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Vilen Khlgatyan hosts event on historical Kurdish relations with Turkey and Russia

Vilen Khlgatyan, alumnus of IWP and Founder and President of the Global Research Center, hosted an event entitled “The Near East Boundaries after WWII and Today: The Case of Turkey and Kurdistan” at The Institute of World Politics on March 16.  The event involved a panel discussion with Haykaram Nahapetyan, the Washington, DC correspondent for the Public TV Company of Armenia, and Dr. Kirmanj Gundi, Professor at Tennessee State University.

Mr. Haykaram Nahapetyan began the panel by discussing the Treaty of Moscow of 1921, which was between the Bolshevik leader, Vladimir Lenin, and the Grand National Assembly of Turkey. This treaty was unique in two ways; first, since neither the Soviet Union nor Turkey had been established at that time, this was the first international document to recognize Mustafa Kemal Atatürk as the leader of Turkey, and second, this treaty formally determined the borders of the Turkish Republic, along with the borders of Soviet Armenia and Soviet Georgia.

Mr. Nahapetyan noted that in October of 1921, both Soviet Armenia and Soviet Georgia were forced to sign a similar treaty with Turkey, called the Treaty of Kars. This was a controversial treaty because it declared the boundaries of Armenia and Soviet Georgia without the consent of either, and, in turn, Armenia sent telegrams to Moscow complaining about the treaty. Vladimir Lenin responded to Armenia, saying that these treaties were only temporary.

The different treaties signed in the 1920s were the basis of the solid relationship between Turkey and the USSR: this changed by the 1930s. By 1934, the new leader of the Soviet Union, Joseph Stalin, appointed Lev Karakhan as ambassador of the Soviet Union to Turkey. Karakhan was involved in negotiations between Turkey, Soviet Russia, and Germany between 1918 and 1920. The Turks greatly protested his appointment; this was the first sign of the dismantlement of Soviet-Turkish relations. The Stalin government believed by 1939 that the Soviet-Turkish relationship had completely dissipated, and, by 1945, Turkey was heavily criticized for involvement with Nazi Germany. In 1945, the Soviet Foreign Minister, Molotov, advised Turkey’s ambassador in Moscow that the Soviet Union was withdrawing from the earlier 1925 Moscow-Turkey non-aggression treaty.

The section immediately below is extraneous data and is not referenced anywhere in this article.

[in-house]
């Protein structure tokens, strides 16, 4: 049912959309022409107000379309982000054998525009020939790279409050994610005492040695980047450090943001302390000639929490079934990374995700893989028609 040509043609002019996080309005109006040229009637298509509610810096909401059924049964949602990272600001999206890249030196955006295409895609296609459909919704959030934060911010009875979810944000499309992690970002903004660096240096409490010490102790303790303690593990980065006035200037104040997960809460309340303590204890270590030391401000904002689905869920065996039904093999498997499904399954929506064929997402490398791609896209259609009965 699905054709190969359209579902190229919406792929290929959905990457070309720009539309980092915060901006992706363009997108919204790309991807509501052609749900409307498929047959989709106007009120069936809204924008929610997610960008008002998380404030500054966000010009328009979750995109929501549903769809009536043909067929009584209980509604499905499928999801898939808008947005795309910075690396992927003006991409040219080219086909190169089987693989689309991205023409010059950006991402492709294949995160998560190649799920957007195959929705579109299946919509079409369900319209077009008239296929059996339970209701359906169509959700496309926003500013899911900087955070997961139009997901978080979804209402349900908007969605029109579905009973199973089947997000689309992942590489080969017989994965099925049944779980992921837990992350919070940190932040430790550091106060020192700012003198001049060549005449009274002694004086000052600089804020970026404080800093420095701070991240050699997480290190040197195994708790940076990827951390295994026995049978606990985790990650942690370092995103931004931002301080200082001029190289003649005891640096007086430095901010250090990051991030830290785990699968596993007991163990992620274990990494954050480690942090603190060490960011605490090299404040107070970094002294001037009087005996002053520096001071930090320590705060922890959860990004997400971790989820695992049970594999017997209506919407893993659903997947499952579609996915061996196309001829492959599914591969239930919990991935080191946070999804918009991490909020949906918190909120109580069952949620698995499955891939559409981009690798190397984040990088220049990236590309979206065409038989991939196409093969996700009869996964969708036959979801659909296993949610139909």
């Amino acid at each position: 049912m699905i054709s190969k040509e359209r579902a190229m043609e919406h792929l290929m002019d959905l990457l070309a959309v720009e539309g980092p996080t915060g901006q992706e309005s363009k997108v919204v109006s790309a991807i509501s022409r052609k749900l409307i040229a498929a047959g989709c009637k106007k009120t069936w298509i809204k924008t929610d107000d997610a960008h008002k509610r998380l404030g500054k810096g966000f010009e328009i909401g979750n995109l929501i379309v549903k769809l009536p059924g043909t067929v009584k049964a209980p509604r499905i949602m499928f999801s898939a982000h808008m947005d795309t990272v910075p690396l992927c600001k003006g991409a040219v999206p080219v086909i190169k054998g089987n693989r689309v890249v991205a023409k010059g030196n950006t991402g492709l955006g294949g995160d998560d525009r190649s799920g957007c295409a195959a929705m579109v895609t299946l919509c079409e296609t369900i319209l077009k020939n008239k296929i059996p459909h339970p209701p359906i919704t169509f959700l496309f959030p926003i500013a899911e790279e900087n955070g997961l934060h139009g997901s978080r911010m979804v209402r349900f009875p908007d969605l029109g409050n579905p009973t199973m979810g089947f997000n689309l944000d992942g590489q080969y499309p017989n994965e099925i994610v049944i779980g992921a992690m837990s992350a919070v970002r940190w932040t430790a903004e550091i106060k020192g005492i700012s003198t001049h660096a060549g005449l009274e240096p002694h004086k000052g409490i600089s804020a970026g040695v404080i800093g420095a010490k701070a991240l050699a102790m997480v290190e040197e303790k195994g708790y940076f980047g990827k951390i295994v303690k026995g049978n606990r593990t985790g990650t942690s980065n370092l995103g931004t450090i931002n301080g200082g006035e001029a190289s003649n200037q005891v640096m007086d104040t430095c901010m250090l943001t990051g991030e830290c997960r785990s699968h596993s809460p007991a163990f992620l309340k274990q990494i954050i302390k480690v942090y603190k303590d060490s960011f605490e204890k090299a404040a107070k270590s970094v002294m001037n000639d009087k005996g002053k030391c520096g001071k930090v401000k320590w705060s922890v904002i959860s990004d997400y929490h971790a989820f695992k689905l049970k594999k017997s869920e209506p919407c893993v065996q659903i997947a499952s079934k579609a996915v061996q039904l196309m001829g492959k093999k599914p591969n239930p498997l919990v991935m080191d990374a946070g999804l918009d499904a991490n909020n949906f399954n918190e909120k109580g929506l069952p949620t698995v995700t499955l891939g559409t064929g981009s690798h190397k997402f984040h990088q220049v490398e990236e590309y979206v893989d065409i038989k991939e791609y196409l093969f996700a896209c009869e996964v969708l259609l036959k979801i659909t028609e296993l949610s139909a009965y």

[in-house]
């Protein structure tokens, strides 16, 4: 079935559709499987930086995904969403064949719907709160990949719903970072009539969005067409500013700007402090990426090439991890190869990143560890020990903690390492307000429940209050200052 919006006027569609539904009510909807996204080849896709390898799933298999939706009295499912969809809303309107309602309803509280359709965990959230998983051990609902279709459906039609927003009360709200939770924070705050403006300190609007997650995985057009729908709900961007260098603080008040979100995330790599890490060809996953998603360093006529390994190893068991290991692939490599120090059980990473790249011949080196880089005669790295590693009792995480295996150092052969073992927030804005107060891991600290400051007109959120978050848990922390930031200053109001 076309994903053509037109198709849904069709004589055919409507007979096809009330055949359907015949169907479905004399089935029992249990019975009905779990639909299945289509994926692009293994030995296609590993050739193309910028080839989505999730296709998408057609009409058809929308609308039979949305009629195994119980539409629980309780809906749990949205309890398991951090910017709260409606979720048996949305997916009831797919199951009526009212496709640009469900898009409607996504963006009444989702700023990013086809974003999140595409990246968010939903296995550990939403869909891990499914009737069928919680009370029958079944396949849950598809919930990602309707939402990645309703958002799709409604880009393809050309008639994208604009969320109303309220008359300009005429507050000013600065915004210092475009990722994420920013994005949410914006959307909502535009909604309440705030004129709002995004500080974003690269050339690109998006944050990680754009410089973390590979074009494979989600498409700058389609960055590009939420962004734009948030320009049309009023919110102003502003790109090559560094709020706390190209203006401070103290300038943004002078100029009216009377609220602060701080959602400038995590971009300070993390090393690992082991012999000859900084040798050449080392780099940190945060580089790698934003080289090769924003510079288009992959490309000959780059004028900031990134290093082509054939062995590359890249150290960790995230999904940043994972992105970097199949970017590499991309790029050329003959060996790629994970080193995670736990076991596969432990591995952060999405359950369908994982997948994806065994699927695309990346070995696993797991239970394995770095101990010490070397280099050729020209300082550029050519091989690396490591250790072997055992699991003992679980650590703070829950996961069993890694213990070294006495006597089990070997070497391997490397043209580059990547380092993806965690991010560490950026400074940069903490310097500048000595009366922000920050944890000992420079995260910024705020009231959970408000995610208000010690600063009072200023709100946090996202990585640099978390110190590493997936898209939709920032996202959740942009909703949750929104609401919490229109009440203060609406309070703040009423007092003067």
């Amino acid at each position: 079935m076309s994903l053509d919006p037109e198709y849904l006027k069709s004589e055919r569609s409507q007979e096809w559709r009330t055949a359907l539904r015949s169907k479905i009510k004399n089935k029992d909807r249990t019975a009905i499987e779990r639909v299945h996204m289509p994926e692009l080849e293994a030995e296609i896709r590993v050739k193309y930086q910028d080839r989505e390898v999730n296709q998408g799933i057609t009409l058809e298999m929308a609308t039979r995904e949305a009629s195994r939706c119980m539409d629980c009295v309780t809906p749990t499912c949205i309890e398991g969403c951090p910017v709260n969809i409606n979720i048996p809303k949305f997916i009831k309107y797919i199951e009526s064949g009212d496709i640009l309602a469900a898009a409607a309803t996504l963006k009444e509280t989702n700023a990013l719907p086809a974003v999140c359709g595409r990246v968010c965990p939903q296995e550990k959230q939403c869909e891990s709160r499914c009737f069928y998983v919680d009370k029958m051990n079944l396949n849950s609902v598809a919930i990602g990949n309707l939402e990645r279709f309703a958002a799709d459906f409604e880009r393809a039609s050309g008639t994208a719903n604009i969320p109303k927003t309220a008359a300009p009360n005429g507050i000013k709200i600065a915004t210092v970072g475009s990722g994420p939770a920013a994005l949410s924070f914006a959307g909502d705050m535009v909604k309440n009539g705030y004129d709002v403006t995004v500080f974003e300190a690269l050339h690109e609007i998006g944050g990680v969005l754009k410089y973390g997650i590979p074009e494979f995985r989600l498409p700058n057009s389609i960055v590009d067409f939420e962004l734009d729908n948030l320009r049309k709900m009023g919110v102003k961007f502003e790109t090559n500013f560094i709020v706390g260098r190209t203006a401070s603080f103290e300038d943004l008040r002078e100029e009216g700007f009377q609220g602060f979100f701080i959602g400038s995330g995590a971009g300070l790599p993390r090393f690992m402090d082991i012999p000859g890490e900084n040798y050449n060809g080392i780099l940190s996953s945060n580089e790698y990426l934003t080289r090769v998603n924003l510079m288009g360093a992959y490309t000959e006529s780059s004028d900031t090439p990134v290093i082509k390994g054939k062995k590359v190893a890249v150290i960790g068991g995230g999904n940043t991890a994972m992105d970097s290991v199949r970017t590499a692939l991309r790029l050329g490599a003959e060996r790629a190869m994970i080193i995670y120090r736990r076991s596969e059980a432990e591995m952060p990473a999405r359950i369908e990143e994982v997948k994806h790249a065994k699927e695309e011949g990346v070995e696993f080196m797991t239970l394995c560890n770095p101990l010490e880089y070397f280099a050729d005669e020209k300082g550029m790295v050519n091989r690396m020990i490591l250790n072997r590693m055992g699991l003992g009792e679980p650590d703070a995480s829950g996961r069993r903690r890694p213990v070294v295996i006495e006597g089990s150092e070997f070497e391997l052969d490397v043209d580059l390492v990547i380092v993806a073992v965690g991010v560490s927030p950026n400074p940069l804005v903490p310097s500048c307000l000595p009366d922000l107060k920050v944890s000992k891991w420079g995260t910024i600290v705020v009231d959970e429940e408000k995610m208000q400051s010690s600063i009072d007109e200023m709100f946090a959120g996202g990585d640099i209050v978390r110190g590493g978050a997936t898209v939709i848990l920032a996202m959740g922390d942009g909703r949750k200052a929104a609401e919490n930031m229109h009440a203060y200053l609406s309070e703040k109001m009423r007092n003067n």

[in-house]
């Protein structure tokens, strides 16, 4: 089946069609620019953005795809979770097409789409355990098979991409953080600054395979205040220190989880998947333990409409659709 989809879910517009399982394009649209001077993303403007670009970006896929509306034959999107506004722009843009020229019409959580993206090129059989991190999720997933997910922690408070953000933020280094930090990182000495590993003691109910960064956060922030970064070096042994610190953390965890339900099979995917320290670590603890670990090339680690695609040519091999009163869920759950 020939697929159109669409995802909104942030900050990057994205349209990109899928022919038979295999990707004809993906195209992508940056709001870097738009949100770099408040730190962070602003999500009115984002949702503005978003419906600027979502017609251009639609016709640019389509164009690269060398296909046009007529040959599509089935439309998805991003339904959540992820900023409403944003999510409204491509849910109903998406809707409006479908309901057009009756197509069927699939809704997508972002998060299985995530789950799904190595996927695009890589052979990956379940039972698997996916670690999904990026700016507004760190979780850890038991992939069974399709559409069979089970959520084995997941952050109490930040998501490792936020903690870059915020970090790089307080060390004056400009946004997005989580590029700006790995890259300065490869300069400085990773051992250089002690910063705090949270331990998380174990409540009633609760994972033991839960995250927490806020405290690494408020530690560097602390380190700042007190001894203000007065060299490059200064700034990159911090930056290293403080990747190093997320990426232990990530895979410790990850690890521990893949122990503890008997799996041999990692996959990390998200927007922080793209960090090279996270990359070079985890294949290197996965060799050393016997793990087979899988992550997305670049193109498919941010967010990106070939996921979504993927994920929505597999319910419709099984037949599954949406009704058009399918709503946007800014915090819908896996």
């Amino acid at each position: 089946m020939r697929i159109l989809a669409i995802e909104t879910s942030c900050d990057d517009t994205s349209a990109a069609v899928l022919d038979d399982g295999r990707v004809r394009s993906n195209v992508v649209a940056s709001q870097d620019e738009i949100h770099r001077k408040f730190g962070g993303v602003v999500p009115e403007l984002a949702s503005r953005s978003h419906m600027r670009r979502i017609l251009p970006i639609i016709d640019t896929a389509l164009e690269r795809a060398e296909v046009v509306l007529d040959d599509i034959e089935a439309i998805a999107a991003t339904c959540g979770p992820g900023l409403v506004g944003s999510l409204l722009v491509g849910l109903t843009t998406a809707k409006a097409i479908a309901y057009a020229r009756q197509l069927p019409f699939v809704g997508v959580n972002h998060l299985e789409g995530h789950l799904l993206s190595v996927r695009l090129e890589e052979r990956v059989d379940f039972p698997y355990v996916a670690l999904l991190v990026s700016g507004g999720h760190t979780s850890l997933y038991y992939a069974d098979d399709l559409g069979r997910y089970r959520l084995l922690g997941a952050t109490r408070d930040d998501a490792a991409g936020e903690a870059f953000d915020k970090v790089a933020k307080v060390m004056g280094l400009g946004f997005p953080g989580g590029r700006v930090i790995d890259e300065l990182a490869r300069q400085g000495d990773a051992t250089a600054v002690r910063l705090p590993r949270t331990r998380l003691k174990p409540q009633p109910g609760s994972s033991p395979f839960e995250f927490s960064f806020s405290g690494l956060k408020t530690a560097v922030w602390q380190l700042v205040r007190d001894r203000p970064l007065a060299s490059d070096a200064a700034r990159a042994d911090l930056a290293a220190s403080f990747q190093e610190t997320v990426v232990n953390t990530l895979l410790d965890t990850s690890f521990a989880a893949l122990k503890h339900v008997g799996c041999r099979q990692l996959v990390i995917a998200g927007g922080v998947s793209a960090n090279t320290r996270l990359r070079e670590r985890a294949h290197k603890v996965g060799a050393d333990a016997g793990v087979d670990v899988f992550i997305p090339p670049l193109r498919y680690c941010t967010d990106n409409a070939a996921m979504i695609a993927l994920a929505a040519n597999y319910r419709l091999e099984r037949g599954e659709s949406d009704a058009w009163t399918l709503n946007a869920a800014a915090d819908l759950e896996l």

The Soviet Union made two demands on Turkey in order for the 1925 treaty to be extended. The Montreux Treaty of 1936 gave Turkey control over the Bosporus Straits, and was later controversial because it debilitated the Soviet Union’s military access to the Mediterranean Sea. In 1945, Stalin demanded that the Montreux Treaty be revised. Stalin also demanded that Turkey allow a Soviet military base in western Turkey near Istanbul.

Turkey declined these demands at the Potsdam Conference of 1945 and sought aid from the United States. Turkey’s independence was in the United States’ best interest because of its ability to block Soviet’s advancement in the Persian Gulf and Suez Canal. Turkey was suspicious of the United States’ actions in aiding Turkey until 1946, when the USS Missouri Mediterranean Cruise came to Istanbul to bring back the body of the late Turkish Ambassador to the U.S., Mehmet Ertegun, who had died in Washington D.C. The presence of this ship also conveyed a message to the Soviet Union: Turkey, along with the U.S., was now at odds with the Soviet Union. This propelled the Soviet Union to prepare for war against Turkey. In the 1947 Truman Doctrine, the U.S. secured the borders of Turkey and the continued agreement of non-communist governments in both countries.